This is less messy than applying grease over the ball, the gun will be cleaner and will shoot well.
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  12. #12
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    What Outpost 75 said.

    I have seen a chainfire once. Scary as Heck, I was holding the Timer at an "End of Trail"
    Frontiersman sidematch that called for 2 Cap & Ball Revolvers, a single shot cartridge rifle and a SxS shotgun. All loaded with Black Powder.

    The 1st round chain fired the next two in line. The revolver went sailing straight up & back over the shooters head. And right by mine. Landed 12-15 feet behind us.

    Shooter was burned along the top of his hand from 2nd knuckle all along the top of his hand back to the thumb joint. Shooter was firing left handed.
    No one was hit by the flying revolver.

    Very disturbing. I still shot the Sidematch myself, loading my Colt 1860 clones as described by Outpost 75.
    But having been made a bit nervous by what just happened, I smeared some lube to fill in all loaded chambers.
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  13. #13
    Boolit Master Jedman's Avatar
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    I have watched Joesy Wales load his pistol many times and he doesn't use no stinking lube.

    Jedman

  14. #14
    Boolit Master


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    It's Hollywood, what do you expect ?
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  15. #15
    Boolit Mold
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    My question is, using the prelubed felt pads. How long can you leave the gun loaded before the wads would effect the powder?

  16. #16
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    that would depend on your temperature and how lube soaked your felt wad is. If you only have just enough lube on your wads leaching should be minimal at all temperatures but shouldn’t be a problem unless you go way overboard with the lube. Whatever leached onto the powder will prevent a small amount of the powder from burning and it will be ejected when you fire the gun. I wouldn’t leave a loaded cap and ball gun overnight any way though. Would be too worried the powder might start to absorb moisture from the air and cause corrosion in my cylinder.
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  17. #17
    Boolit Buddy
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    Lube under the ball can get squeezed into the powder and kill it. Have seen fizzles with a ball stuck in the barrel as a result so maybe moderation is the key there?

  18. #18
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    there is no need for Crisco or grease crap ON the ball itself. First shot merely blows the goop off the other chambers making the gun rather nasty to clean.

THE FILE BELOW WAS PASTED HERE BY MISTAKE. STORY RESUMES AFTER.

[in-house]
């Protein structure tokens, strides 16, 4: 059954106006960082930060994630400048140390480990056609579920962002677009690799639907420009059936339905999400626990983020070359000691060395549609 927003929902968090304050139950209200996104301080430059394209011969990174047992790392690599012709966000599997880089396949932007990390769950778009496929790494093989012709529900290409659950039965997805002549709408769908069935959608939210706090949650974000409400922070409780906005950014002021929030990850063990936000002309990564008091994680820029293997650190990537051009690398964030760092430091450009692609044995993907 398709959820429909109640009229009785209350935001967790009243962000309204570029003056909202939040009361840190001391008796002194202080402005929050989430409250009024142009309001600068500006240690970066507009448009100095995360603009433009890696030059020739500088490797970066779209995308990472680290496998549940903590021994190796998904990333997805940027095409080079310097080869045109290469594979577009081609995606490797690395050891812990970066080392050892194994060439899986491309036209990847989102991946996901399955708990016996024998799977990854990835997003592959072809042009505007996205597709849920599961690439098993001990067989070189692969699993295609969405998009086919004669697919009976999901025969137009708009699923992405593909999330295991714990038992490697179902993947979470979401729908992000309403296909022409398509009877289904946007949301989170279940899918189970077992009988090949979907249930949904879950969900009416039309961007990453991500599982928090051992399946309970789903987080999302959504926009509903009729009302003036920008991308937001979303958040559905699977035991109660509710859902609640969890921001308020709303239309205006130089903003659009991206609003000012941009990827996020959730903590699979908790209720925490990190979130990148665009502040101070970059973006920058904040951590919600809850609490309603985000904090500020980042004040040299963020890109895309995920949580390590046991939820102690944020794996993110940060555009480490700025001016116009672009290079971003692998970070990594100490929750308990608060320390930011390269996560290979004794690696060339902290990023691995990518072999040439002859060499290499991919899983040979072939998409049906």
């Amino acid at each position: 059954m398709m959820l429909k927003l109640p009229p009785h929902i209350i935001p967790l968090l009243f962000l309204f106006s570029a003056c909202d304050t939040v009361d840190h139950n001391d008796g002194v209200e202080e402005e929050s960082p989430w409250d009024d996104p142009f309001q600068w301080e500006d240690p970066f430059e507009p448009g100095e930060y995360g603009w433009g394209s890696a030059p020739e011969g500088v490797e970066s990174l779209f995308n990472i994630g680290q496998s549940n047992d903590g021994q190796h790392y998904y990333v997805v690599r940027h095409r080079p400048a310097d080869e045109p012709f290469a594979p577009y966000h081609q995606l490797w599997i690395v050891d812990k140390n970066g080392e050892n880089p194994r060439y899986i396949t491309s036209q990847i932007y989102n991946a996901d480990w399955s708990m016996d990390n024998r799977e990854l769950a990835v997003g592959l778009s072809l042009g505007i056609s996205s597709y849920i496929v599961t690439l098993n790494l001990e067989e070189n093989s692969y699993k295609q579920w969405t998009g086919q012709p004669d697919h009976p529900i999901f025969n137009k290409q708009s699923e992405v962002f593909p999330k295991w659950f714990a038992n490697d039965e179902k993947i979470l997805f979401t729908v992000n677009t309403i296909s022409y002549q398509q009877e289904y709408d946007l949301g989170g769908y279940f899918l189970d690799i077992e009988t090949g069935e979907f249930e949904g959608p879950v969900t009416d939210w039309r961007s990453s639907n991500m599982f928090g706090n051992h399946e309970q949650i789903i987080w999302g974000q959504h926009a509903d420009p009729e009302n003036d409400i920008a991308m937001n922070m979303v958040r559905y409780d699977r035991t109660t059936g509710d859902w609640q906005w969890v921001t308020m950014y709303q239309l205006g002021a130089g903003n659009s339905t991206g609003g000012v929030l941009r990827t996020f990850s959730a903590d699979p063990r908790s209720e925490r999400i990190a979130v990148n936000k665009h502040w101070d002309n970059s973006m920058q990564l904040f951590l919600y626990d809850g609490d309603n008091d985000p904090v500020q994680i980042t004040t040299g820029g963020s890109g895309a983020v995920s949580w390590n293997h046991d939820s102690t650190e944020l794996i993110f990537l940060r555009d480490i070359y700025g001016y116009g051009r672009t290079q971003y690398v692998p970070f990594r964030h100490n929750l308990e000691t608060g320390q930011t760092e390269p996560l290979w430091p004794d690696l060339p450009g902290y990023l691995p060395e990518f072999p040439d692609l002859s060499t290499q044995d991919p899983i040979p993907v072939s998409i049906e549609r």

1. round balls NEED to be round
    2. round balls NEED to shave a ring when seated into chamber
    3. chambers need to be ROUND.
    4. caps need to be seated correctly on nipples.

    From all accounts of REAL shooters shooting percussion, the ONLY time you get a chain fire from the FRONT is if you violate rules 1, 2, 3. Every other chain fire comes from caps not fitting correctly, or from the nipples to long and recoil forcing nipples up against the recoil shield and waking you up.

    IF you study colt patents, after 1850 he DID work with bullet lubricator systems built into the rammer of the revolver and into the ramrod of rifles. All he did was make a little device that would drop about a half aspirin size drop of oil onto the projectile. All in the name of making it easier to clean.

    a drop of jojoba oil will do the same.

  19. #19
    Boolit Mold
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    Having been around cap and ball revolvers a lot, I think correct percussion cap fit is a very important to prevent hangfires.
    I make sure mine fit very snugly, and then give them a little squeeze before pushing them on just to make sure. If one is to fall
    off during recoil, I think a hangfire is quite likely.
    Luckily, I haven't had one......yet.

  20. #20
    Boolit Buddy
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    nikonuser:

    You forgot no. 5:

    round balls NEED to be round.

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Abbreviations used in Reloading

BP Bronze Point IMR Improved Military Rifle PTD Pointed
BR Bench Rest M Magnum RN Round Nose
BT Boat Tail PL Power-Lokt SP Soft Point
C Compressed Charge PR Primer SPCL Soft Point "Core-Lokt"
HP Hollow Point PSPCL Pointed Soft Point "Core Lokt" C.O.L. Cartridge Overall Length
PSP Pointed Soft Point Spz Spitzer Point SBT Spitzer Boat Tail
LRN Lead Round Nose LWC Lead Wad Cutter LSWC Lead Semi Wad Cutter
GC Gas Check